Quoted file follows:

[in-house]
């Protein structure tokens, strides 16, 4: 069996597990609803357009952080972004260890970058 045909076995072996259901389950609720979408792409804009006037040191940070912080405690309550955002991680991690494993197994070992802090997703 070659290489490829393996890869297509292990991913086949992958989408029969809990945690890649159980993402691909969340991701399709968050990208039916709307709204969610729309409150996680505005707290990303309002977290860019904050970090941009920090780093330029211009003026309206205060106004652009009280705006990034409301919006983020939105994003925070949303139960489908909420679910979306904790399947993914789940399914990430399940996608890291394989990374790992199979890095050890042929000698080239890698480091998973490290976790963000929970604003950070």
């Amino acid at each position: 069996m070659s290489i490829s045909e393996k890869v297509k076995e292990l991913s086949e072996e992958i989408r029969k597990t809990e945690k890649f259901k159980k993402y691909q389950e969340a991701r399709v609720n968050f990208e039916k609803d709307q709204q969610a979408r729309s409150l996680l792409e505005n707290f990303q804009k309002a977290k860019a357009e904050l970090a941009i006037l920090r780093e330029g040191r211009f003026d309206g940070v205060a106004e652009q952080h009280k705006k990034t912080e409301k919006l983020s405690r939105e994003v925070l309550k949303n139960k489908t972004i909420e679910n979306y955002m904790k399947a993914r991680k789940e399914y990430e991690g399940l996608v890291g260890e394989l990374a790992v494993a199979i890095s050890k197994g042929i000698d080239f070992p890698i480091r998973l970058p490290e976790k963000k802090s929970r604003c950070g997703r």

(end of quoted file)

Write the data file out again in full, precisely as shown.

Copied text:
[in-house]
């Protein structure tokens, strides 16, 4: 069996597990609803357009952080972004260890970058 045909076995072996259901389950609720979408792409804009006037040191940070912080405690309550955002991680991690494993197994070992802090997703 070659290489490829393996890869297509292990991913086949992958989408029969809990945690890649159980993402691909969340991701399709968050990208039916709307709204969610729309409150996680505005707290990303309002977290860019904050970090941009920090780093330029211009003026309206205060106004652009009280705006990034409301919006983020939105994003925070949303139960489908909420679910979306904790399947993914789940399914990430399940996608890291394989990374790992199979890095050890042929000698080239890698480091998973490290976790963000929970604003950070």
């Amino acid at each position: 069996m070659s290489i490829s045909e393996k890869v297509k076995e292990l991913s086949e072996e992958i989408r029969k597990t809990e945690k890649f259901k159980k993402y691909q389950e969340a991701r399709v609720n968050f990208e039916k609803d709307q709204q969610a979408r729309s409150l996680l792409e505005n707290f990303q804009k309002a977290k860019a357009e904050l970090a941009i006037l920090r780093e330029g040191r211009f003026d309206g940070v205060a106004e652009q952080h009280k705006k990034t912080e409301k919006l983020s405690r939105e994003v925070l309550k949303n139960k489908t972004i909420e679910n979306y955002m904790k399947a993914r991680k789940e399914y990430e991690g399940l996608v890291g260890e394989l990374a790992v494993a199979i890095s050890k197994g042929i000698d080239f070992p890698i480091r998973l970058p490290e976790k963000k802090s929970r604003c950070g997703r």